Homesteading Basics: How To Dehydrate Herbs for Long-Term Storage

how to dehydrate herbs

By Tess Pennington

Herbs are one of the first plants we put in our garden. There is nothing like fresh culinary herbs to intensify the flavors of food. As well, herbs are hardy garden plants that don’t have to be watered as much as vegetables and can serve more than one purpose by being used as natural medicine. For instance, did you know that a sage leaf can be used instead of a band-aid because it has natural healing qualities? Some of these popular culinary herbs are oregano, thymne and sage and can grow year-round in many parts of the country.

To enjoy these herbs year round, many choose to dehydrate them when they are at the peak in freshness and combine them to make their own spices and even homemade tea blends. Can you imagine how much money you could save at the grocery store by implementing this into your pantry?

How To Dehydrate Herbs for Long-Term Storage

Dehydrating herbs and other leafy greens is one of the easiest items to dry for long-term use. All you really need is a constant stream of air. You don’t necessary have to own a dehydrator because herbs can dry naturally from the air, but it does help with even drying.

Here are some steps to get started:

  1.  Prep herbs for drying. Wash and place herbs evenly on a drying rack and ensure that enough space is make for proper air flow.
  2. Set temperature and time according to the directions on your dehydrator.
  3. Ensure that herbs are 95% dehydrated for long-term storage.

Here are some great spice mixes to start adding to your pantry!

Cajun Seasoning

  • 1/3 cup salt
  • 1/4 cup paprika
  • 1 tablespoon onion powder
  • 1 tablespoon garlic powder
  • 1 tablespoon ground black pepper
  • 1 tablespoon basil
  • 1 tablespoon dried oregano
  • 1 tablespoon ground coriander
  • 1/2 teaspoon cayenne pepper
  • 2 teaspoons dried thyme
  • 1/4 teaspoon cumin
  • 1/4 teaspoon white pepper

Chili Powder

  • 2 tablespoons paprika
  • 2 teaspoons dried oregano
  • 1 1/2 teaspoon ground cumin
  • 1 1/4 teaspoon garlic powder
  • 1 1/4 teaspoon cayenne pepper
  • 1 teaspoon onion powder

French Herb Mix

  • 3 tablespoons marjoram
  • 3 tablespoons dried thyme
  • 3 tablespoons savory
  • 2 tablespoons garlic powder
  • 1 teaspoon dried basil
  • 1 teaspoon dried rosemary
  • 1 teaspoon sage
  • 1/2 teaspoon ground fennel seed

Chili Powder

  • 2 tablespoons paprika
  • 2 teaspoons dried oregano
  • 1 1/2 teaspoons garlic powder
  • 1 1/4 teaspoons ground cumin
  • 1 1/4 teaspoon cayenne pepper
  • 1 teaspoon onion powder

Storing Dehydrated Herbs

Herbs can be dehydrated to store for longer periods, but storage is important for any preserved food, and dehydrated foods are no exception. Store either in heavy duty zippered bags in a metal container, or store in dry, sterile, glass jars. For long term storage, I recommend using Mylar bags.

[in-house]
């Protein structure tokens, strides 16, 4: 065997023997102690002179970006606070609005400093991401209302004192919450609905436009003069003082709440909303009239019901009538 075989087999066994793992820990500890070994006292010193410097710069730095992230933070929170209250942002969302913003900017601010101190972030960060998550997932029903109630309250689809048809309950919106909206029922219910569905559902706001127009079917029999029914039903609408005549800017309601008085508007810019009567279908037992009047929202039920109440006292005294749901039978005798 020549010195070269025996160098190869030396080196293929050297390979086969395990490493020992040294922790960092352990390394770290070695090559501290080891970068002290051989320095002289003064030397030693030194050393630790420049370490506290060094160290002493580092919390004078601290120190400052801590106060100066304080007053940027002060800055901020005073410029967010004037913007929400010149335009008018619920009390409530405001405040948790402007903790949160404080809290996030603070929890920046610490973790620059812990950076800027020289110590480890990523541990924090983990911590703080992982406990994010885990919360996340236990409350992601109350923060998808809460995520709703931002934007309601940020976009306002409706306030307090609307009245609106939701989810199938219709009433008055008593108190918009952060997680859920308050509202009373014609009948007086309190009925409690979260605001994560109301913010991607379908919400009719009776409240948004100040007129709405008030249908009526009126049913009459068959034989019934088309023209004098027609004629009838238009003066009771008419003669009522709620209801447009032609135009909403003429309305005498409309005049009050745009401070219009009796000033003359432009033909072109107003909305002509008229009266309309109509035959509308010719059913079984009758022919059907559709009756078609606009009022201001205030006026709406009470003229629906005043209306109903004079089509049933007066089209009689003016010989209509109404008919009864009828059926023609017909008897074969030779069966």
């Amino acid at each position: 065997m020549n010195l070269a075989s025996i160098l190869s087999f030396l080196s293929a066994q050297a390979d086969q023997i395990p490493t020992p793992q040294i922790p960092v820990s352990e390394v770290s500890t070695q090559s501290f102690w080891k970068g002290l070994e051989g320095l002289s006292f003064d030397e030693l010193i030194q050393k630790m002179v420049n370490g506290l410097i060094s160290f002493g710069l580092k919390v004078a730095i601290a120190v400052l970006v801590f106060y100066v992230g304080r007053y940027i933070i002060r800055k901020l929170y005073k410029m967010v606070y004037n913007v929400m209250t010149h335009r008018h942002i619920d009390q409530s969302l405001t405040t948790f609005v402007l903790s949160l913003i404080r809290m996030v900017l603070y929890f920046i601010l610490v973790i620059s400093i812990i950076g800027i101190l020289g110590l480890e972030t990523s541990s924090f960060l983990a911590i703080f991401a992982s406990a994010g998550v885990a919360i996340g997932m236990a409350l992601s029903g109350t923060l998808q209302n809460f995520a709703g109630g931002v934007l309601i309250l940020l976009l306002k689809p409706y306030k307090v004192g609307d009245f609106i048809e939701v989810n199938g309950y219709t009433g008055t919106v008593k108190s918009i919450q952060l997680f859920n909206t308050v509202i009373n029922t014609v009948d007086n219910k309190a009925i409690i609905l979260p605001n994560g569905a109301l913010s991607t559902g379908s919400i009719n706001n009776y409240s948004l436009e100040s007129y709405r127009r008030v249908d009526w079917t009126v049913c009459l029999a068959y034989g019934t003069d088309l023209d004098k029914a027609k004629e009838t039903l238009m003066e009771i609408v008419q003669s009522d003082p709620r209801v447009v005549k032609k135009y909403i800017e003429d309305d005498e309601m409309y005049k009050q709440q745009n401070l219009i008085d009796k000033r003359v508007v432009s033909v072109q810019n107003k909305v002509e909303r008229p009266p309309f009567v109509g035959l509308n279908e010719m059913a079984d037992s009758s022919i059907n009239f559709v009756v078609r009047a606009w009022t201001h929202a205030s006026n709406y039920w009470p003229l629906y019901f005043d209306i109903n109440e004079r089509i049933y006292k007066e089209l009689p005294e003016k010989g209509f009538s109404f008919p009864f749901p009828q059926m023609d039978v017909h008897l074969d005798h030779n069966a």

As I stated previously, before storing, you want to ensure that your food is 95% or more dehydrated because the more moisture your food has the more likely molds and microorganisms can grow. Like all emergency food sources, ensure that you keep your dehydrated food away from natural elements.

“Best Used By” Guidelines for Dehydrated Food 

  • Spices – 1-2 years
  • Vegetables/Fruits – Up to 12 months
  • Meats – Best at 1-2 months, but can be stored for 6 months.

We are all looking for frugal ways to bulk up our preparedness pantries. Using herbs is a great way to do that. Some of our favorite herbs we love to grow in our garden can be utilized to make long-term herbal seasonings to use year round. So, what are you waiting for? It’s time to start dehydrating!

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Tess Pennington is the author of The Prepper’s Blueprint, a comprehensive guide that uses real-life scenarios to help you prepare for any disaster. Because a crisis rarely stops with a triggering event the aftermath can spiral, having the capacity to cripple our normal ways of life. The well-rounded, multi-layered approach outlined in the Blueprint helps you make sense of a wide array of preparedness concepts through easily digestible action items and supply lists.

Tess is also the author of the highly rated Prepper’s Cookbook, which helps you to create a plan for stocking, organizing and maintaining a proper emergency food supply and includes over 300 recipes for nutritious, delicious, life-saving meals. 

Visit her web site at ReadyNutrition.com for an extensive compilation of free information on preparedness, homesteading, and healthy living.

This information has been made available by Ready Nutrition

Originally published January 30th, 2017

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